Also, always ask before taking any photographs of people. While your holiday album may be full of smiling selfies, other people find it intrusive — some even believe cameras steal their souls. If a person says they don’t want to be in a photo, whether that’s a definite no spoken or an uneasy shake of the head, respect their wishes.
Travelling? Leave the DSLR at home
3. Recycle and reuse
In the same vein, never leave litter behind, no matter how small an item it might be.
Thanks to TV programmes such as Blue Planet II, and the news stories that followed, we are now more aware than ever about the mass of plastic swirling around in our oceans, and the risk it poses to marine life. If you’re already changing your habits at home and using less plastic, do the same while on holiday. Wherever you travel, carry a reusable shopping bag, as well as a bottle that you can fill with water (if tap water is drinkable).
And if the destination you’re visiting doesn’t have recycling bins, bring any plastic toiletry bottles back to the UK with you. Some countries are simply unable to dispose of the mountains of toxic plastics that wash up on beaches, harm wildlife and poison the soil - reuse and recycle wherever you can.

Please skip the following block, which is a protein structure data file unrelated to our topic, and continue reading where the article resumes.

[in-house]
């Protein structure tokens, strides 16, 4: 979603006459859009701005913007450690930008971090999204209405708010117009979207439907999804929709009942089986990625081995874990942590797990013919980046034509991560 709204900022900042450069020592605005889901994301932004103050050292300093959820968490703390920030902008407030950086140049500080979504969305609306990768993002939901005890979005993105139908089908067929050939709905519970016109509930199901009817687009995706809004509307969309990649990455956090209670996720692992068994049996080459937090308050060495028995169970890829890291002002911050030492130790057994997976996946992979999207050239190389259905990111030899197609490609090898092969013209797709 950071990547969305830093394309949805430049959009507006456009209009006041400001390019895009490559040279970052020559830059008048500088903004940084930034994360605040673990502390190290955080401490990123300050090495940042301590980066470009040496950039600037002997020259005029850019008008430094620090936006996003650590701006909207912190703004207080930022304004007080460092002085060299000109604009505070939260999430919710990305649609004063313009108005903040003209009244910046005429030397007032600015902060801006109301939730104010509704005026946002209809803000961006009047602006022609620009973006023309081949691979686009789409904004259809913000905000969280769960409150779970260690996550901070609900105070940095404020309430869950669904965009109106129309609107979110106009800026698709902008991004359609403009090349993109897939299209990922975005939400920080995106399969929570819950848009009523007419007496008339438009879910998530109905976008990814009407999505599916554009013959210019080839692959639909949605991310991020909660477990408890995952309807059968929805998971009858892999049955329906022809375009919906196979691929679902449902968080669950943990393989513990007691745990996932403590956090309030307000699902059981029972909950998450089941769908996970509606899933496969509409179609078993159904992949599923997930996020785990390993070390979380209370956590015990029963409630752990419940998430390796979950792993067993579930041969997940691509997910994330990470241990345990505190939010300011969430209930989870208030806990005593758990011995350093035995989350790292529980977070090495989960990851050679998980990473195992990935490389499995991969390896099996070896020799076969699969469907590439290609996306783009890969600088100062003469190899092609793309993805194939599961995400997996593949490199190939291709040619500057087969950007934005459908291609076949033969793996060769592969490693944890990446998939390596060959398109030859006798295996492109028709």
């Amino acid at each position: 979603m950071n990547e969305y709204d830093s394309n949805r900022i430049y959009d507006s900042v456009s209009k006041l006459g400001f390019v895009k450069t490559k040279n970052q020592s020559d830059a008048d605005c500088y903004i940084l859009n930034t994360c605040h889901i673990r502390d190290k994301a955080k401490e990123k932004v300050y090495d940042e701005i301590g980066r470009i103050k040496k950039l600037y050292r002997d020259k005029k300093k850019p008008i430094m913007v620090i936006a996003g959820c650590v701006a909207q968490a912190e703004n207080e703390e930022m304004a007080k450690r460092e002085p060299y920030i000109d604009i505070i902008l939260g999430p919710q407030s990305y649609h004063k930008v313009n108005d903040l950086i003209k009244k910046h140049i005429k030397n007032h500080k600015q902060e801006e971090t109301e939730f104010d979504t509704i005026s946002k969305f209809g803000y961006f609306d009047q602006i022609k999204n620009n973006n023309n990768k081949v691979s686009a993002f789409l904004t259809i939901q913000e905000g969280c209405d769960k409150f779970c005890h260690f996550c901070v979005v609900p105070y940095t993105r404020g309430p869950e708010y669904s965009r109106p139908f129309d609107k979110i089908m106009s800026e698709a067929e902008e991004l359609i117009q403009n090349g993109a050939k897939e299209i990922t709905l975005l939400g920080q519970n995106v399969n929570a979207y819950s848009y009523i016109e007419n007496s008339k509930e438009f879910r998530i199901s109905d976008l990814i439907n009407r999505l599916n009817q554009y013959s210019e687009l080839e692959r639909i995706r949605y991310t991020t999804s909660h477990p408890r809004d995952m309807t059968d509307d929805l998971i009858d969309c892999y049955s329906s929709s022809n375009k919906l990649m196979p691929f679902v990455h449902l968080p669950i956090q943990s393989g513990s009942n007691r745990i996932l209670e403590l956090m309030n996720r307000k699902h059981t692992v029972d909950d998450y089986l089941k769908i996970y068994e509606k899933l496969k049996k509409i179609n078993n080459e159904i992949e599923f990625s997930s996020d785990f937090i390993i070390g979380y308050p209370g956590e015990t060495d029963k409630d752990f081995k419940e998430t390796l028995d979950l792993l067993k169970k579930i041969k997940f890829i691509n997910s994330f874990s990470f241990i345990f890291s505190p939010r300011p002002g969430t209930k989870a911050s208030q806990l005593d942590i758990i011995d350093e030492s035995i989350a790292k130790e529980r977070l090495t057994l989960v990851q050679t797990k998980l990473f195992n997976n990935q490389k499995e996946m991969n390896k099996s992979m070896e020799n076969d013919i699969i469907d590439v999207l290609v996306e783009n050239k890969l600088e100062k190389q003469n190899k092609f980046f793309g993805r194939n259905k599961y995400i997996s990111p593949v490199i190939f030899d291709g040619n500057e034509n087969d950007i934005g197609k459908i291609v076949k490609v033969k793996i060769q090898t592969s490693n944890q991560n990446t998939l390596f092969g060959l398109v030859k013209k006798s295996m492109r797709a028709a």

4.Conserve water and energy
Water is a limited resource on this planet and a precious commodity in some countries you might visit. According to TheWaterProject.org, nearly one billion people around the world have no access to safe water.
Whilst conserving water in countries where there is a ready supply does not necessarily make it more readily available in places of need, it helps stop us wasting what we have and draws awareness to this serious issue.
Note how much water you’re using, especially in countries or areas where locals don’t have access to safe water. Take a short shower instead of a bath, turn off taps and reuse your towels to cut down on laundry. If everyone makes a little effort, it can make a big difference.
And don’t waste energy. Unplug your phone charger when not in use (perhaps even think if you really need to charge your mobile), turn off lights, a TV or radio if you’re not in the room, and consider not using any air conditioning. You can always close the curtains to keep the heat of the sun out.
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5. Seek out eco-tours and accommodation